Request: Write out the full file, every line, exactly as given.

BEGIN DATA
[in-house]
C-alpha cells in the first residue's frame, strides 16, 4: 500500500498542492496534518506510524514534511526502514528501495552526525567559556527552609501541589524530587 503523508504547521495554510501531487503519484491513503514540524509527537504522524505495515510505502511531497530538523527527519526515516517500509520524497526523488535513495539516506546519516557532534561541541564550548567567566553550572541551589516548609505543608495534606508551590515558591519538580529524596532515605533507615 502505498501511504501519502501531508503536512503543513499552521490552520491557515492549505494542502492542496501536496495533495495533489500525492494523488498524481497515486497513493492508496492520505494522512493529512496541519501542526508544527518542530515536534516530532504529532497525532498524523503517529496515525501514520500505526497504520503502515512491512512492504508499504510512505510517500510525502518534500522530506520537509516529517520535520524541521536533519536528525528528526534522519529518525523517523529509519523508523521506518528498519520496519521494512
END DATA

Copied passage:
[in-house]
C-alpha cells in the first residue's frame, strides 16, 4: 500500500498542492496534518506510524514534511526502514528501495552526525567559556527552609501541589524530587 503523508504547521495554510501531487503519484491513503514540524509527537504522524505495515510505502511531497530538523527527519526515516517500509520524497526523488535513495539516506546519516557532534561541541564550548567567566553550572541551589516548609505543608495534606508551590515558591519538580529524596532515605533507615 502505498501511504501519502501531508503536512503543513499552521490552520491557515492549505494542502492542496501536496495533495495533489500525492494523488498524481497515486497513493492508496492520505494522512493529512496541519501542526508544527518542530515536534516530532504529532497525532498524523503517529496515525501514520500505526497504520503502515512491512512492504508499504510512505510517500510525502518534500522530506520537509516529517520535520524541521536533519536528525528528526534522519529518525523517523529509519523508523521506518528498519520496519521494512